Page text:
English Courses

HIGH SCHOOL STAY IN UK / IRELAND

What is a High School programme?

The High School programme offers young international students the opportunity to live with a carefully selected local host family and attend a local secondary school either in Derry (Northern Ireland) or in Letterkenny (Republic of Ireland). Students can spend between 1 term and 3 terms (full academic year) attending school, supported by our team of coordinators and student mentors.

By living with a family and studying at the local secondary school, students become fluent in another language, open their minds to another culture, make lifelong friends and learn more than ever about themselves and the world around them.

 

Why Study Abroad?

  • Become fluent in English
  • Live and study in another cultural environment
  • Make lifelong friends
  • Expand your horizons
  • Develop your personal skills

 

The programme provides:

  • Full board accommodation with a local host family (breakfast, packed lunch and dinner each day)
  • Enrolment at a local secondary or grammar school
  • Transfer on arrival
  • Welcome orientation and student handbook
  • Support provided by a local Foyle representative
  • Opportunity to do voluntary work

 

We offer stays in Derry (Northern Ireland) or in Letterkenny (Republic of Ireland) depending on the preferences of the student and their family.

 

Education in Northern Ireland (UK)

The UK school system is renowned across the world and consists of 7 years of post-primary education. Children start primary school at 5 years old, change to secondary school at 11 years old and after 5 years take their GCSEs (General Certificate of Secondary Education) in many subjects. Students can then get a job with training, do a vocational course, or stay at school for 2 more years (Sixth Form) to do Advanced Level exams (called AS and A2) in 3 or 4 subjects. Sixth Form is preparation for university – students have more responsibility and are expected to do more private study.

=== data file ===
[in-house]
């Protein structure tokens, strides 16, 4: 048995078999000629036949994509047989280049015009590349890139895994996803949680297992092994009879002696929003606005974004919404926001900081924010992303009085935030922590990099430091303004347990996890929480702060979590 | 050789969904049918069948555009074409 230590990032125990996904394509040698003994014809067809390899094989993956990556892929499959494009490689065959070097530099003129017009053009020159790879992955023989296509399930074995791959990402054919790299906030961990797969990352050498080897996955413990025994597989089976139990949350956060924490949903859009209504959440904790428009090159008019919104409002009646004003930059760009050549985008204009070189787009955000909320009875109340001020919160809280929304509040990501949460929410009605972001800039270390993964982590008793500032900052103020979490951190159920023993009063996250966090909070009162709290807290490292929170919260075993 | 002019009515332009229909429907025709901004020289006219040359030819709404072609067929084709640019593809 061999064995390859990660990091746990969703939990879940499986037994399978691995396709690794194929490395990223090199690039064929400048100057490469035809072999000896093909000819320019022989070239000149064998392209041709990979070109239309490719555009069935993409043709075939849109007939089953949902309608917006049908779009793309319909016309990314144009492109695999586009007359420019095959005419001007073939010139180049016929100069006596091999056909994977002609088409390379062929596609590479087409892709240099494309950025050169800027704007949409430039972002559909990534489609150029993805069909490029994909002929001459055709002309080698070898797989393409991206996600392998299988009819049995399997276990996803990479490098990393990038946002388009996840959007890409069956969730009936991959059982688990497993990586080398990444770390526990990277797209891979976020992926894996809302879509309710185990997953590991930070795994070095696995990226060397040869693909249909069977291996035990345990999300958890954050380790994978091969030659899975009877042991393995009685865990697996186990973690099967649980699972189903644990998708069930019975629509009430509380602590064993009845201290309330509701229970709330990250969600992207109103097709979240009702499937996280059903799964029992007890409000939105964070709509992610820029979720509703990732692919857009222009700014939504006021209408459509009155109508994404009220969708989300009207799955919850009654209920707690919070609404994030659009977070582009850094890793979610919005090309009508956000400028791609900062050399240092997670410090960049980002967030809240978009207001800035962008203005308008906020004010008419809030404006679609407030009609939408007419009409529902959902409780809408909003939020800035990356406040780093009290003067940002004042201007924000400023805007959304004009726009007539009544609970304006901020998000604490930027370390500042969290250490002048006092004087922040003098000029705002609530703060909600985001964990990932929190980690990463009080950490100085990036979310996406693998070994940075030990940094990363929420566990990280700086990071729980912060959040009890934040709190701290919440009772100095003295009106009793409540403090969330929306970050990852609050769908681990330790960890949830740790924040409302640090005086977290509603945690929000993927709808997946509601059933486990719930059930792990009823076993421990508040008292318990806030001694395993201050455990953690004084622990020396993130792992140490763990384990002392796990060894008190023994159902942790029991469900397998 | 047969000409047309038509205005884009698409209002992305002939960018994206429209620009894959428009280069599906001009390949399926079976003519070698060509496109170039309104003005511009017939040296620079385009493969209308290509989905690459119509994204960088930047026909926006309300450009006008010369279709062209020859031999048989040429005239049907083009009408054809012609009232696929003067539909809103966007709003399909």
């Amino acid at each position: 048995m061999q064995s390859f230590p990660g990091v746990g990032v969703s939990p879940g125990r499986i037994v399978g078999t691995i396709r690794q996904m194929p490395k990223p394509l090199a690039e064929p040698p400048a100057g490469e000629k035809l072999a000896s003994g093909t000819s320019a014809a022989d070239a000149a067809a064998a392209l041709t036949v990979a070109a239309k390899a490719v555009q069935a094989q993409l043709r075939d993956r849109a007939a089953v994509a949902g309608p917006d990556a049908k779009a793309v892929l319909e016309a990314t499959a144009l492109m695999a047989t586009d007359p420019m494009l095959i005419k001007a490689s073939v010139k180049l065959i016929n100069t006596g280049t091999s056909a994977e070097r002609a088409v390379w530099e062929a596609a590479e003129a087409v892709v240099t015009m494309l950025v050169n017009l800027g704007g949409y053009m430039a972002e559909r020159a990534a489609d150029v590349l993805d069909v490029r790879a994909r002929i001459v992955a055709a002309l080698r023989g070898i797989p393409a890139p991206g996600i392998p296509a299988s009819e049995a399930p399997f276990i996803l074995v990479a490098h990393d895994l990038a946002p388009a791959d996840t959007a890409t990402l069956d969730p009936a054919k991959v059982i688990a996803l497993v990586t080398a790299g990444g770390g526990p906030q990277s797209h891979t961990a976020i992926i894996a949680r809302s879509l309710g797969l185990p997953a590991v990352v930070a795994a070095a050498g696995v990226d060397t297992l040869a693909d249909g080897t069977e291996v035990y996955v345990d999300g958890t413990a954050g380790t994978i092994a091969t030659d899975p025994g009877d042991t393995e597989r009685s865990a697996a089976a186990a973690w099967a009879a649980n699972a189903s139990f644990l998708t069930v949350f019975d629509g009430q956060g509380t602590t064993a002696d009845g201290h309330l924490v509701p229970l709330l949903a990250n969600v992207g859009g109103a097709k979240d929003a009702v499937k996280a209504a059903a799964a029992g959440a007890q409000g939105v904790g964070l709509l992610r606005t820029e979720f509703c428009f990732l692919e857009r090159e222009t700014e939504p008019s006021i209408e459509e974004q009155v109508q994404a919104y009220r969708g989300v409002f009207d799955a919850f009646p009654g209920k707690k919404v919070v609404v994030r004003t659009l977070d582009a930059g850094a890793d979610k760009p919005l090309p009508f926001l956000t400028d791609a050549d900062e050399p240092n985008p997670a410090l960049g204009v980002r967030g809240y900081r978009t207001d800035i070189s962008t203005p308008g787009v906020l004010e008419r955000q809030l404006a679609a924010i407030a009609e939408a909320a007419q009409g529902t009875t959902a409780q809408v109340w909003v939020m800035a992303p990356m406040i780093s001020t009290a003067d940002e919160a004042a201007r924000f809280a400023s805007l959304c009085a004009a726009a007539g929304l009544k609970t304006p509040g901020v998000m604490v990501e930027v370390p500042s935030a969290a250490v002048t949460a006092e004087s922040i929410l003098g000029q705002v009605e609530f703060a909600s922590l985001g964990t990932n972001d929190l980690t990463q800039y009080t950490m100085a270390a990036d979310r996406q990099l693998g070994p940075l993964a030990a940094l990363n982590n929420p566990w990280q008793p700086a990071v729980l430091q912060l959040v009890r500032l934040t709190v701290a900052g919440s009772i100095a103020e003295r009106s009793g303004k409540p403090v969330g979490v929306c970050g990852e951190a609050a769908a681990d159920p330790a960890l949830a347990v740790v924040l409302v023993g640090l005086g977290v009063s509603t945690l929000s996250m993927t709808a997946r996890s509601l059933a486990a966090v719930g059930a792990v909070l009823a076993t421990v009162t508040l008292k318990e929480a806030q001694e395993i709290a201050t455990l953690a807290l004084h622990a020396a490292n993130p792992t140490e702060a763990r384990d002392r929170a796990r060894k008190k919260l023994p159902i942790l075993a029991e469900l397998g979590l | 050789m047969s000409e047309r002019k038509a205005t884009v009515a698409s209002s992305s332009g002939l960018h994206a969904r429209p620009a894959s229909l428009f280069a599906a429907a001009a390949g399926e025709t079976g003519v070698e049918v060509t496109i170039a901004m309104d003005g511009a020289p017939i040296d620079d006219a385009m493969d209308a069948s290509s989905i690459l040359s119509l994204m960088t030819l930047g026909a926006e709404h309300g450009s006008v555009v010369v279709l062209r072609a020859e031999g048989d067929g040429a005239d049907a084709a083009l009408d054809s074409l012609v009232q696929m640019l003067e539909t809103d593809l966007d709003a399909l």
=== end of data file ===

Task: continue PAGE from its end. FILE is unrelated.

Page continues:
The education system in Northern Ireland differs slightly from systems used elsewhere in the United Kingdom, although it is relatively similar to Wales. A child’s age on 1 July determines the point of entry into the relevant stage of education, unlike England and Wales where it is 1 September.

Northern Ireland’s results at GCSE and A-Level are consistently top in the UK. At A-Level and BTEC level 3, one third of students in Northern Ireland achieved A and distinction grades in 2007, which is a higher proportion than in England and Wales.

Education in Republic of Ireland

The Irish secondary school system consists of 6 years of post-primary education, which is divided into two cycles – Junior and Senior. The Junior Certificate is taken after 3 years and students usually study a minimum of 8 subjects. After another 2 years students take the Leaving Certificate with a minimum of 6 subjects. The Irish Department of Education offers around 30 different subjects on the national curriculum and most schools will offer between 15 to 20 of these subjects.